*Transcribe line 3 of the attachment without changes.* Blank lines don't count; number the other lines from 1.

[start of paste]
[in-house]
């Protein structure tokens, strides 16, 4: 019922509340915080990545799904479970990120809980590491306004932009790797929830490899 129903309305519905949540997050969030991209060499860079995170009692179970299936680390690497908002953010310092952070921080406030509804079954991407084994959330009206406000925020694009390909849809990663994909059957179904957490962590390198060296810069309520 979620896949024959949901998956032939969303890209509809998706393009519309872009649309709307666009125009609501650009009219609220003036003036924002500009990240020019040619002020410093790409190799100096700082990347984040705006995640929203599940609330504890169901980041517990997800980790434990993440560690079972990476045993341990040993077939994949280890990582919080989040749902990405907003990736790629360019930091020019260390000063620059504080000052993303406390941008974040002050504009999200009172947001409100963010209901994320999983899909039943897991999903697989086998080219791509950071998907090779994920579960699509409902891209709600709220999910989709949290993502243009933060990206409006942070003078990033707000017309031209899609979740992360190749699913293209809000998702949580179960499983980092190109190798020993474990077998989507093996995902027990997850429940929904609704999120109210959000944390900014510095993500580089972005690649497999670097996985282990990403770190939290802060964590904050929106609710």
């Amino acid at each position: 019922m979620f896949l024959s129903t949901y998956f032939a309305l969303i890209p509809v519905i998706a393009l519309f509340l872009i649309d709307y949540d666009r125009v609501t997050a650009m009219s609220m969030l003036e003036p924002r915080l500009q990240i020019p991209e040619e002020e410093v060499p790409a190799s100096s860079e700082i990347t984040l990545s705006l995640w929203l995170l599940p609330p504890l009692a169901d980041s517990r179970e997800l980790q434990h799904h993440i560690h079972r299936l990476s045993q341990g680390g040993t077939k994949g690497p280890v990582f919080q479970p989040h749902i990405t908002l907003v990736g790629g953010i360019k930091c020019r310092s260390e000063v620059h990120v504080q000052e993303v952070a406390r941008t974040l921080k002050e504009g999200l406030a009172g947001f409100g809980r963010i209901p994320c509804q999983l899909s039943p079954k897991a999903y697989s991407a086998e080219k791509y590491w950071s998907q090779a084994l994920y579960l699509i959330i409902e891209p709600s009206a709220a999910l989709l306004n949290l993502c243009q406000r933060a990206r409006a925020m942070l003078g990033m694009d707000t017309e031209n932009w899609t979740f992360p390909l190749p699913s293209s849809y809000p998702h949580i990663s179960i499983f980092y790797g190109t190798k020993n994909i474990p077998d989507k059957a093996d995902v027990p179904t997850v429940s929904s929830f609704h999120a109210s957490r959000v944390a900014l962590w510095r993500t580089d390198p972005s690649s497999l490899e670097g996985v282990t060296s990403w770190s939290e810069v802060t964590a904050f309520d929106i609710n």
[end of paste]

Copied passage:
């Amino acid at each position: 019922m979620f896949l024959s129903t949901y998956f032939a309305l969303i890209p509809v519905i998706a393009l519309f509340l872009i649309d709307y949540d666009r125009v609501t997050a650009m009219s609220m969030l003036e003036p924002r915080l500009q990240i020019p991209e040619e002020e410093v060499p790409a190799s100096s860079e700082i990347t984040l990545s705006l995640w929203l995170l599940p609330p504890l009692a169901d980041s517990r179970e997800l980790q434990h799904h993440i560690h079972r299936l990476s045993q341990g680390g040993t077939k994949g690497p280890v990582f919080q479970p989040h749902i990405t908002l907003v990736g790629g953010i360019k930091c020019r310092s260390e000063v620059h990120v504080q000052e993303v952070a406390r941008t974040l921080k002050e504009g999200l406030a009172g947001f409100g809980r963010i209901p994320c509804q999983l899909s039943p079954k897991a999903y697989s991407a086998e080219k791509y590491w950071s998907q090779a084994l994920y579960l699509i959330i409902e891209p709600s009206a709220a999910l989709l306004n949290l993502c243009q406000r933060a990206r409006a925020m942070l003078g990033m694009d707000t017309e031209n932009w899609t979740f992360p390909l190749p699913s293209s849809y809000p998702h949580i990663s179960i499983f980092y790797g190109t190798k020993n994909i474990p077998d989507k059957a093996d995902v027990p179904t997850v429940s929904s929830f609704h999120a109210s957490r959000v944390a900014l962590w510095r993500t580089d390198p972005s690649s497999l490899e670097g996985v282990t060296s990403w770190s939290e810069v802060t964590a904050f309520d929106i609710n």